She Just Became The First Active-Duty Black Woman Chaplain to Make Rank of Colonel in The U.S. Army Chaplain Corps


September 29, 2020

The U.S. Army promoted the first active-duty Black woman chaplain to the rank of colonel, Richmond Free Press reports.

Chaplain Monica R. Lawson has made is the first active-duty Black female chaplain to ascend to the rank of colonel. Lawson is a Spelman alum, African Methodist Episcopal minister, and chief of recruiting and accessions for the U.S. Army Chaplain Corps. She has served as a deputy Pentagon chaplain, battalion chaplain at Fort Story, VA, and Fort Jackson, as family life chaplain at Fort Bliss, Texas, deputy cadet command chaplain at Fort Knox, KY, and command chaplain at Fort Bragg, N.C.

During the promotion ceremony honoring her, Lawson spoke about her new role and why it was significant given the current cultural climate.


“As a [Black] woman who has always been proud of the skin that I’m in, in this time, this is a bright spot in a sea of what seems to be darkness never-ending. In a time when we are faced with political polarization, racial unrest, a pandemic, and economic uncertainty, it’s good to have something to celebrate and to take our minds off of what is going on, if only for a moment,” Lawson said.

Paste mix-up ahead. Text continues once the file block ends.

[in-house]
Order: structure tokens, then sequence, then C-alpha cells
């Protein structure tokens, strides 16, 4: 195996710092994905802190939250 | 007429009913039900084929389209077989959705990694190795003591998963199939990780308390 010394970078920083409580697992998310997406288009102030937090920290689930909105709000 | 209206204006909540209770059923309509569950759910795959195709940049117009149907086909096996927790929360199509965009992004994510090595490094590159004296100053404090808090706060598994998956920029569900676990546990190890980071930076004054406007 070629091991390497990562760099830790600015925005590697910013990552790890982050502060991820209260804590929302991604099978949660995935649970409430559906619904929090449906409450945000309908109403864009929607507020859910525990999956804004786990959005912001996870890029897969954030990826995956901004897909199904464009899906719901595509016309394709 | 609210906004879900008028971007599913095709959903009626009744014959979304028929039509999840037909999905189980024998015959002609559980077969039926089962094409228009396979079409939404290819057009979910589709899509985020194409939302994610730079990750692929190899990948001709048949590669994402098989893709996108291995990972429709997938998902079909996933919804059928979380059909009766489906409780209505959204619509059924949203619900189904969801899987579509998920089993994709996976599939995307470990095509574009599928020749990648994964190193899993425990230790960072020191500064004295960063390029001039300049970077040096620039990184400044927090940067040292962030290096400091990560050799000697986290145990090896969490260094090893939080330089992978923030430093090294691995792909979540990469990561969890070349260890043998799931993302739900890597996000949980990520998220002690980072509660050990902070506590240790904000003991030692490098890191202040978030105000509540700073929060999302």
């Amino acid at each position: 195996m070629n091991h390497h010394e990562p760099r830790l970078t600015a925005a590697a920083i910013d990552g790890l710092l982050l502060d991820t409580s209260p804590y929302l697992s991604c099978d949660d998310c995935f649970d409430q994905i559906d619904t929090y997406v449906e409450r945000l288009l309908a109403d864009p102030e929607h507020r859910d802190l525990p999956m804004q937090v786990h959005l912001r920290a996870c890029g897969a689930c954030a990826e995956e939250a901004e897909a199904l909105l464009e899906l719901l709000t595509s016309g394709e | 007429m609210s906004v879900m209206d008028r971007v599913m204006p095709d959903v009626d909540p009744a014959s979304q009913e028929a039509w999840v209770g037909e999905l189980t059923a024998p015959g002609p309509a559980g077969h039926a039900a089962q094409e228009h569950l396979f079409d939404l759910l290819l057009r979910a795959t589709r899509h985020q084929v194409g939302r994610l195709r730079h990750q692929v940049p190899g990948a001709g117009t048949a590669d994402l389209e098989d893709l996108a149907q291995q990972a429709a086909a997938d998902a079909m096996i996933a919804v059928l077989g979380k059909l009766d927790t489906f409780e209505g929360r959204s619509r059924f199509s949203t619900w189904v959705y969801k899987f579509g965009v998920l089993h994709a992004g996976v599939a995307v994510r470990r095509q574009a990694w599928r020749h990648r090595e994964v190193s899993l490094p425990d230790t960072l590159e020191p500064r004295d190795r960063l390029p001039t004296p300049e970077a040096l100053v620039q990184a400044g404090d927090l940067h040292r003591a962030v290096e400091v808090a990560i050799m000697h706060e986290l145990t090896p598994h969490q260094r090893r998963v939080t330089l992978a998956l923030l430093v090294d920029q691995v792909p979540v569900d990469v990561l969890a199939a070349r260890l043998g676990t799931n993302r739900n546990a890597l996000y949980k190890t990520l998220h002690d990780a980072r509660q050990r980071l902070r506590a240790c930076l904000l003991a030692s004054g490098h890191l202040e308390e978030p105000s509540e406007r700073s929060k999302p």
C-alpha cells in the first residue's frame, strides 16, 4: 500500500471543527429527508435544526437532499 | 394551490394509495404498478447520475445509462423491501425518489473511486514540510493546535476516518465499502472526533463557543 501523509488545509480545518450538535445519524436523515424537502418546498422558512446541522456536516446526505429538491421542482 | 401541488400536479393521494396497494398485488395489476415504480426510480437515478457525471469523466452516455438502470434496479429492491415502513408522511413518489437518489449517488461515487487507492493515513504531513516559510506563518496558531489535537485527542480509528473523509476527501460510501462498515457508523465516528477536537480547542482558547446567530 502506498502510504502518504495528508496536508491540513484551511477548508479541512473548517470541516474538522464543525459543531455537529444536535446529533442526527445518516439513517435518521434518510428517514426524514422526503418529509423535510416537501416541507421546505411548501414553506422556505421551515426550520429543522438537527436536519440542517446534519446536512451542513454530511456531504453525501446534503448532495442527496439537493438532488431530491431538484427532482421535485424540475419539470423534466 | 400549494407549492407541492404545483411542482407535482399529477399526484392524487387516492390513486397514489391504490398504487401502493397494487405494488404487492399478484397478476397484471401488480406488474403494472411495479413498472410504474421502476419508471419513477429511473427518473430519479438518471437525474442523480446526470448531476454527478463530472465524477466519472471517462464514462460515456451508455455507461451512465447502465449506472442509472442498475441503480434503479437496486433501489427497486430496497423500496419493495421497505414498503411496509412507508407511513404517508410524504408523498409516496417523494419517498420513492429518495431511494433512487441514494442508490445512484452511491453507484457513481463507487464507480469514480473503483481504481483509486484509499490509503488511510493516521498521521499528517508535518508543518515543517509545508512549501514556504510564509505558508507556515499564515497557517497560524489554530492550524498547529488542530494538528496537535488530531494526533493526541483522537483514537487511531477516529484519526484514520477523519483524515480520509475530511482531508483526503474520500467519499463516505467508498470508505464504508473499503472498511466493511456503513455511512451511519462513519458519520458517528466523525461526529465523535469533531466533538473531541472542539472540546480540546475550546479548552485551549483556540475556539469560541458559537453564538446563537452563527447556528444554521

Army chief of chaplains Major General Thomas Solhjem presented Col. Lawson with her new eagle insignia, encouraging her to step boldly into her new role.

“You’re being recognized today, not because you are a Black [woman]. But you are being recognized today because you have exhibited to a board of what will soon be your peers and those superior that you have the potential to lead in this United States Army Chaplain Corps.,” Solhjem said.


The Five Points, Alabama native also took time to acknowledge those who came before her, including Geraldine Manning, a Black Army Guard and Reserve chaplain who became a colonel while in the Active Guard Reserve Program, never being promoted during active duty. 

“Too many times, when people write history, we tend to leave out the history of those who made it possible for us to achieve our historic moments. I wanted to allow the world to see that you can make history and still embrace the history of other people. Acknowledging other people’s accomplishments, regardless of race, religion, or gender, does not diminish your accomplishments,” Lawson said. 

Congratulations, Colonel Lawson!


Photo Courtesy  of USACHCS/Richmond Free Press

0 0 votes
Article Rating
Notify of
Inline Feedbacks
View all comments


Join the BOTWC newsletter for the latest in news & culture!

By clicking Submit, you agree to our Terms of Use and Privacy Policy.

Newsletter Signup
Skip to content